In Your 🗣️

People’s heads have been messed with in a crazy way.

“We are going to have barbecues, sit outside and watch the stream,” I tell my sister, trying to make her planned visit sound enticing.

“You aren’t afraid?” she asks in a small voice. “What if somebody sees and reports you? Won’t you get fined?”

Several months in a police state that Quebec has become, and instead of warm, fuzzy feelings, the words “family barbecue next to a stream” cause fear and anxiety.

11 thoughts on “In Your 🗣️

  1. Your sister is right to be concerned if living in a Commonwealth nation that utilises a legal system that does not include a bill of rights.

    I know someone who lives in such a place who reported petty corruption to someone within the administration, who refused to conceal in and partake of it, who was thrown into prison with no recourse, followed by family services being set upon him with the goal of separating him from his child so that the child could be molested.


      1. “A year ago I wouldn’t have believed this story. But now I unfortunately do.”

        It couldn’t be any other way. The legal systems of most Commonwealth countries came into being a couple of centuries ago, and were structured so that the colonial “lord” in charge had the discretion to sweep the whole legal system aside whenever convenient.

        Since those nations were Christian nations, the church had an interest in making sure that pedophiles in the priesthood were “processed” quietly through this mechanism rather than being put to public trial, which naturally meant that over time, many pedophiles found their way into the judiciary, and/or were recruited into the bureaucracy (pedophiles form nests, in case you don’t know).

        So over the past century as the electoral & political structure of those nations changed towards liberal democracy, their legal and administrative systems largely didn’t change, which meant that the discretion that was formerly used by an elite class to regulate itself on rare occasions is now being utilised to regulate the whole country all the time, which in turn transforms those nations into dictatorships of the administration & judiciary.

        I am not as well versed in these things as some here, but I think that the situation closely mirrors what Trotsky called a “Degenerated Workers State” or “Degraded Workers State”, which generally mean a state that exists primarily to serve the ones who run the state.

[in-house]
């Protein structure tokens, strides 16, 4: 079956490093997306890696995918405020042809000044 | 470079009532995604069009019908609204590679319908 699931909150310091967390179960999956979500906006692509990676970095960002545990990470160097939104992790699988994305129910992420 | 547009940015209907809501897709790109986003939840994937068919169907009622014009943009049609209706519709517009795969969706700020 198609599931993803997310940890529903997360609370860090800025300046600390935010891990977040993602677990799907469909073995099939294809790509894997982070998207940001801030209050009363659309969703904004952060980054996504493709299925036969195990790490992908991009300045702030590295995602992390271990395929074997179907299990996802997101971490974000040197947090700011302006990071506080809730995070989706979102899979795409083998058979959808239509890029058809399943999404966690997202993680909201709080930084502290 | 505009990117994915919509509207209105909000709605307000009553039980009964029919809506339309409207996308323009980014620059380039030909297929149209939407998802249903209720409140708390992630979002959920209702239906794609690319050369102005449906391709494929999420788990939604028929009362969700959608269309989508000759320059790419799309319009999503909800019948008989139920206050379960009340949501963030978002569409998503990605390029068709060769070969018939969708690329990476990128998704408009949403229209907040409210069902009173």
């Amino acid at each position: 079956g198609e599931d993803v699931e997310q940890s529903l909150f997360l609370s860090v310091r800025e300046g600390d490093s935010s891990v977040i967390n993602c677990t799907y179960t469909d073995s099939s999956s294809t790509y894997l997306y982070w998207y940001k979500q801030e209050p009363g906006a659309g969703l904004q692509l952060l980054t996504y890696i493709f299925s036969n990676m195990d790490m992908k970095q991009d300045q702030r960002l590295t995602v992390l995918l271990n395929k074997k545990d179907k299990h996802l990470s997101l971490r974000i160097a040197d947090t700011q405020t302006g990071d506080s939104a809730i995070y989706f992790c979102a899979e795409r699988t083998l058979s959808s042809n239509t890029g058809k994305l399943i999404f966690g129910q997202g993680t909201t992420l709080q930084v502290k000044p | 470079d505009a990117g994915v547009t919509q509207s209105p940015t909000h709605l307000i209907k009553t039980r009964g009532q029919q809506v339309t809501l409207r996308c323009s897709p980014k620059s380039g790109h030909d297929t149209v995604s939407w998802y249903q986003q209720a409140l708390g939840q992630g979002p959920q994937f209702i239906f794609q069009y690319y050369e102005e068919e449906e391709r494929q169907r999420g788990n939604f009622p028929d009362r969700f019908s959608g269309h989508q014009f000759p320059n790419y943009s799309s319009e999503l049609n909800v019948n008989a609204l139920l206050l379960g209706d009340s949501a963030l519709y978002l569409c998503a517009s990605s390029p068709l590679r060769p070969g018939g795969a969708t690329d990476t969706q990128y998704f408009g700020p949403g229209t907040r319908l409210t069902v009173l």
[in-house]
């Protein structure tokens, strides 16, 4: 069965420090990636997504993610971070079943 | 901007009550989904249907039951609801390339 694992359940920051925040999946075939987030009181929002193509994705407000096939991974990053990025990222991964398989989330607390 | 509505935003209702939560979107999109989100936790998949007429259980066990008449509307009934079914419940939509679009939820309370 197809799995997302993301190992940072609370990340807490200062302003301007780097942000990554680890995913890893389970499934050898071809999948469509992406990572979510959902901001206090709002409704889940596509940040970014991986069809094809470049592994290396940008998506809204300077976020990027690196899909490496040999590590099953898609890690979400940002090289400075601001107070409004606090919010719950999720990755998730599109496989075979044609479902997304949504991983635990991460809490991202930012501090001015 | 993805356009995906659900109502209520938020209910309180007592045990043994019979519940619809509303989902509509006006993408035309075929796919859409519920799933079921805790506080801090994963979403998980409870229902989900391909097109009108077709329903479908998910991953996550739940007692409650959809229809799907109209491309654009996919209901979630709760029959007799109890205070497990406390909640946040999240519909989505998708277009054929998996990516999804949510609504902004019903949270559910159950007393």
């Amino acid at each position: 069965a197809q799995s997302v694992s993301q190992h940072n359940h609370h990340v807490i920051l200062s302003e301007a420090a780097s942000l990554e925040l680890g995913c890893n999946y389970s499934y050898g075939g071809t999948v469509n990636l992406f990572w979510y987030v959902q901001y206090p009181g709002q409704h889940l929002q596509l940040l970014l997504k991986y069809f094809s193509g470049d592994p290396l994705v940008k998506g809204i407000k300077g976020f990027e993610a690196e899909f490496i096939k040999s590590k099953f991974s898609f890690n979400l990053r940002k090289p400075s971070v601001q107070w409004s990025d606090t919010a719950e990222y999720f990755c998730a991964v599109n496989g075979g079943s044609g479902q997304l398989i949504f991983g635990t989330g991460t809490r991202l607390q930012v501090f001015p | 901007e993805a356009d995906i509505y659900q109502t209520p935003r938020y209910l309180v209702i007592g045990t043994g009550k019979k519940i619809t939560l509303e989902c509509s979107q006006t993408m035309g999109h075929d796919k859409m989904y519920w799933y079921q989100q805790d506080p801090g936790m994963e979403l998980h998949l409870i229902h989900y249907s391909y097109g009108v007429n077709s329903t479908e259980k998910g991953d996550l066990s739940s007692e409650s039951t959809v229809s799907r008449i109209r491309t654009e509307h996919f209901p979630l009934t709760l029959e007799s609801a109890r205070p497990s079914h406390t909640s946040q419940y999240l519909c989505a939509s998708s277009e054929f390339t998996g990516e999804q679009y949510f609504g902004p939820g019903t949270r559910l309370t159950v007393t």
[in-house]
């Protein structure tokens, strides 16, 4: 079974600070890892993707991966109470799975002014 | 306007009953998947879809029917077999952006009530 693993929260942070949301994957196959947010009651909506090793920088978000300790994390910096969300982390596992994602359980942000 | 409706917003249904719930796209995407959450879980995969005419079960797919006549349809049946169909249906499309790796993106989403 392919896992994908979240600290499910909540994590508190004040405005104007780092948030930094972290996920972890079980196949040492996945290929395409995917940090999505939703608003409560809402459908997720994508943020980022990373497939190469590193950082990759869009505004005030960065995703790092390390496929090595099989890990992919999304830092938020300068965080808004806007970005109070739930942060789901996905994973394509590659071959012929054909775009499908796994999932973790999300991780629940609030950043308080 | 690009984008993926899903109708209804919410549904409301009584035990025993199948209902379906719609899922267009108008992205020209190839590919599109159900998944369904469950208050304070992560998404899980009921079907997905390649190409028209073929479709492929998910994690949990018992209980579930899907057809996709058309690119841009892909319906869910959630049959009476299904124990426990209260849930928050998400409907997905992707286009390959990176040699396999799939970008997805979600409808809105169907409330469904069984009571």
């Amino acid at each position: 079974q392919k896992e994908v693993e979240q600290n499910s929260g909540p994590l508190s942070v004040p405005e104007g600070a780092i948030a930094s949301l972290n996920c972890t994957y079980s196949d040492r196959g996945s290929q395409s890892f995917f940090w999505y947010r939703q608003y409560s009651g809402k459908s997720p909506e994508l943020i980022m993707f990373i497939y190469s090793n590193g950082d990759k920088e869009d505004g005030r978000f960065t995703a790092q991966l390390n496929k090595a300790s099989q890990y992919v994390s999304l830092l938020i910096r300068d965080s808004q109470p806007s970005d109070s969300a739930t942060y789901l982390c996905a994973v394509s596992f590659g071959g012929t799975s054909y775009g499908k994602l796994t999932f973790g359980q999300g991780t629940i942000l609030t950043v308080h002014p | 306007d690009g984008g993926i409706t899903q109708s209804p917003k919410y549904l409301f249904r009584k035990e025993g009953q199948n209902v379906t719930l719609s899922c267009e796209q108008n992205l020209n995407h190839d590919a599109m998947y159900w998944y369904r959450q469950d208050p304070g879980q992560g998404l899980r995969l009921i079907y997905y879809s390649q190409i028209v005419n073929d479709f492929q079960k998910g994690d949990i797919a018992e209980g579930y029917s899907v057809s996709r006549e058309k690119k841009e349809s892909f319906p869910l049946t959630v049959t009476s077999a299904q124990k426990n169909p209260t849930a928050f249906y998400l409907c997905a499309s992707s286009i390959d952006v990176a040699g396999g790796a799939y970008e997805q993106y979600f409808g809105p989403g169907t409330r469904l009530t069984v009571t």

If everything that I’ve said above is right, then from a certain point of view, your sister may be living in the USSR all over again and is whispering in Soviet.


  2. You obviously told her there is no such things as fines or reporting people for private parties in your part of Illinois for covid restrictions, right? And that your friends took pictures of your recent house party, like one does?
    So are you having her over for Memorial Day or the Fourth of July?


    1. When somebody knocks on the door and I’m not expecting anybody, my first instinct is still to hide. Thirty years after the totalitarian regime I grew up in collapsed, this is still my reaction. N does the same thing. We know on a logical level that nobody is coming to do anything bad to us but our brains are wired for fear.


      1. God, the lockdowns in Quebec must really be messing with your sister. Not only because they’re messing with everybody, but also because of her own history.

        That really sucks. I hope she’s able to get some help and support. PTSD sucks, and a lot of people are going without much-needed psychological resources.


  3. I just had an interesting thought: It seems that my reaction to reports of snitching in Montreal (pretty dismissive, along the lines of “who could have thought, there are some assholes and some feuds between neighbors in a metropolitan area of 4 million people”…) is very similar to your reaction to people overreacting about the virus.

    We had our share of picnics involving members of other households in the park along the Lachine canal last spring. Between Atwater and Downtown, not in some secluded area. Admittedly, these did not involve barbecue. But we were by far not the only ones. There were many, many groups. And the police did not give a crap. The most I have ever seen Montreal police actually do in this scenario is to tell particularly large and dense groups to keep their distance (I guess in my “lets compare apples to oranges” logic this reaction of the police is equivalent to a mild case of COVID without any complications?) So we are fully intending to start having picnics again once it gets warmer… Because we perceive the risk of any interference from the police as extremely low.

    I am wondering if it is a part of general human nature or a common symptom of trauma, but most people seem to need to be afraid of SOMETHING… If not of the virus, then of somebody’s overreactions to the events surrounding the virus?


    1. Nobody prohibited outdoors picnics, though. My parents can take their grandchildren out to the park. But that becomes a little irrelevant in winter. What they aren’t allowed to do is come over and visit them. If they are caught, the fine is $8,000. That’s a large amount of money, so they are afraid. Wouldn’t you be? If it were $80, nobody would care but these are gigantic sums.


      1. I was sticking with your original example, which was picnic, outside, near the stream.
        Do your relatives know their neighbors? How good is their relationship with their neighbors? If one knows one’s neighbors well enough, it is possible to estimate the probability of them snitching …


        1. Unfortunately, the guy right next to them is a terrible snitch. Even before COVID he was a nuisance. Kids are too loud, the car is parked too close. Now he’s gone completely nuts, drumming out complaints like a crazed woodpecker.


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